In 1671, at only 18 years of age, he fought at
the battle of Killiecrankie for the Jacobites who he continued to
support the rest of his life. In January 1693 at CorrieArklet farm
near Inversnaid, he married his sweetheart, Mary Helen MacGregor
of Comar who was born at Leny Farm, Strathyre. They lived by Loch
Lomond and Rob earned his living as a cattle trader.
There is recorded proof of four sons only. They
were James, known as Mor, or Tall; Ranald; Coll; Robert, known as
Robin Oig, or Young Rob. A cousin Duncan was adopted.
In 1715, Rob led his clan to battle in support
of the Jacobites. He was charged with treason, but escaped from
prison. He lived the rest of his life as an outlaw, taking protection
from allies and making narrow escape from enemies.
There are many legends of imprisonment but no
proof. He was captured several times but always daringly escaped
as he had no shortage of powerful allies to shelter him.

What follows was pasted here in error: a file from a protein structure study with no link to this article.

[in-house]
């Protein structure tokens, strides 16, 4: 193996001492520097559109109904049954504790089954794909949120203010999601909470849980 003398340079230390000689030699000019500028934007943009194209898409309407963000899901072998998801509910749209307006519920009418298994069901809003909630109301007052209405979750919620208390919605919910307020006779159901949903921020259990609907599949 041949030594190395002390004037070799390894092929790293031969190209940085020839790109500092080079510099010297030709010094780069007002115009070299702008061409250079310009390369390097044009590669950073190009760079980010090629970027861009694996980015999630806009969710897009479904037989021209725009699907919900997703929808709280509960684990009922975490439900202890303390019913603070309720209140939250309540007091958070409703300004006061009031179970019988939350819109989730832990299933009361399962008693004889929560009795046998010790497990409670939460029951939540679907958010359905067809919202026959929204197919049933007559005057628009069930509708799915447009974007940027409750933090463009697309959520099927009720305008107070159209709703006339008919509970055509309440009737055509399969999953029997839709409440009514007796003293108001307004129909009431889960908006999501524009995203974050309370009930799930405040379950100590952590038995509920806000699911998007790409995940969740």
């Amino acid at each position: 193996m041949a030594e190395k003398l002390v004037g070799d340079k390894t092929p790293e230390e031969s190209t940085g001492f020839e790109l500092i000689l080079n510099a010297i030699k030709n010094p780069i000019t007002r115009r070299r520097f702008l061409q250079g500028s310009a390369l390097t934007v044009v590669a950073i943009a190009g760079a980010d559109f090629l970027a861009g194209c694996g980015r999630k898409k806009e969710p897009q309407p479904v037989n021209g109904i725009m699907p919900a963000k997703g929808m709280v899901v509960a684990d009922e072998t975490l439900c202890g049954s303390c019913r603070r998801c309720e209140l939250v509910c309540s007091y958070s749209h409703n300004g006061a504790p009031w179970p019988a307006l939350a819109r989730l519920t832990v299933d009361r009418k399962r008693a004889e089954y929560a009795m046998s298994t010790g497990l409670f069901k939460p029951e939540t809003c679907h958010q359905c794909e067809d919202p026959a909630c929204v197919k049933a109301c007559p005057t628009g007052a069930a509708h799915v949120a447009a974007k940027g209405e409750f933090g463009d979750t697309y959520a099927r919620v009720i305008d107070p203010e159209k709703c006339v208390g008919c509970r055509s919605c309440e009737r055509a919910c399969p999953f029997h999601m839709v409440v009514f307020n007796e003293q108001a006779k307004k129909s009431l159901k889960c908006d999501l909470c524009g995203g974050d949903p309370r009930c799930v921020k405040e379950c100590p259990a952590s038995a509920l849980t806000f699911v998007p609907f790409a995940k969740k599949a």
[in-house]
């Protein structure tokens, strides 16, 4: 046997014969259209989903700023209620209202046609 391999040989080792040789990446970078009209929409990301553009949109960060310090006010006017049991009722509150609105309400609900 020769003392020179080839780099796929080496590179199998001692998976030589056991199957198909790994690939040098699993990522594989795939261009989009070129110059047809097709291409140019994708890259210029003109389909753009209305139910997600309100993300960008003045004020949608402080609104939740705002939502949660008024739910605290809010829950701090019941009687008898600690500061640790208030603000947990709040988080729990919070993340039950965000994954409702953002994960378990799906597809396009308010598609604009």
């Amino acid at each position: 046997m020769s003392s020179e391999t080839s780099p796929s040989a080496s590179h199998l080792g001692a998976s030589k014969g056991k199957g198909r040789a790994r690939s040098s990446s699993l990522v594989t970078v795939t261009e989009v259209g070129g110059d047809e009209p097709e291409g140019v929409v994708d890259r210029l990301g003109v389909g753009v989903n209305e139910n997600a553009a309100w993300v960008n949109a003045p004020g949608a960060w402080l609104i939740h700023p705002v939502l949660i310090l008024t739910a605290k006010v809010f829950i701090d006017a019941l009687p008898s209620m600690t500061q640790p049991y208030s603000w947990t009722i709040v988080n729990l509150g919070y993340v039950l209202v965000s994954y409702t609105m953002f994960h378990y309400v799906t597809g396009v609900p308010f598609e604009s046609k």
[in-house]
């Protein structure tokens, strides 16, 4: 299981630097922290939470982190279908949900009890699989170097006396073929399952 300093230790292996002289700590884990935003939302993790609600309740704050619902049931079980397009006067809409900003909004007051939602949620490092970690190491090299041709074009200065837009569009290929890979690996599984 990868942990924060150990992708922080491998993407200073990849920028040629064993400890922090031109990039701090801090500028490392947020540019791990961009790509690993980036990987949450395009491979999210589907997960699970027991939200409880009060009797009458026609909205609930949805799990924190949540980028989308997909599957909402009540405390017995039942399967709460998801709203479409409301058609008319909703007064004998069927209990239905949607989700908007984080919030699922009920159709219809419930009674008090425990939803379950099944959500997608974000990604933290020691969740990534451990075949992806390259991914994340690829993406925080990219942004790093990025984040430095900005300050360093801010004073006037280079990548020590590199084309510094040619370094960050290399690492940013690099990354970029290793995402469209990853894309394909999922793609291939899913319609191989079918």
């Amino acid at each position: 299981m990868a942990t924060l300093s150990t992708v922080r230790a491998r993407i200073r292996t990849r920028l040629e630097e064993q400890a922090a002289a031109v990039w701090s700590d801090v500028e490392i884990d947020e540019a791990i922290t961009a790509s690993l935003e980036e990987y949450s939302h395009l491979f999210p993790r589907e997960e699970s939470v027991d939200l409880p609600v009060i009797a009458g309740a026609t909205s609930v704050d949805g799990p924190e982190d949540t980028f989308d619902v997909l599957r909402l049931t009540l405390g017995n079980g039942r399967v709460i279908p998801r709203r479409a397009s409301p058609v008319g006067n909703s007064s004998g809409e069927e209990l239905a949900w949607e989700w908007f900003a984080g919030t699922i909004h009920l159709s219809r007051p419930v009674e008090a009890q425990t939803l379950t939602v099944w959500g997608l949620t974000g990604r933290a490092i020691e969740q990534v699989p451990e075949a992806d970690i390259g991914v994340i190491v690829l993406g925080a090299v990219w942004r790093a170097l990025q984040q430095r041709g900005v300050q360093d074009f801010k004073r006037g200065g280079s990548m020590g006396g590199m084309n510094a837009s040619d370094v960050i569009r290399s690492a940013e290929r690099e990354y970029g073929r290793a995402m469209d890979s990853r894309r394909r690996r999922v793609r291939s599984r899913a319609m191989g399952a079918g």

He despised needless bloodshed, and fought against
the injustice that plagued his clan -- aggressively but with foresight.
His escapes from justice and his skill with the broadsword earned
him the reputation as the hero of the Highlands.
He died in his house at Inverlochlarig Beg, Balquhidder,
on 28th December 1734. In his will, given by his wife to the Commissary
at Dunblane, he left £274:13:4 Scots, equal to £23 English,
all to her.
He was buried in
Balquhidder Kirkyard, confirmed by information given by his
descendants to the Clan Gregor Society.
The detail on the
ornamental bronze rail round his grave gives his age wrongly
as 70. He was 63.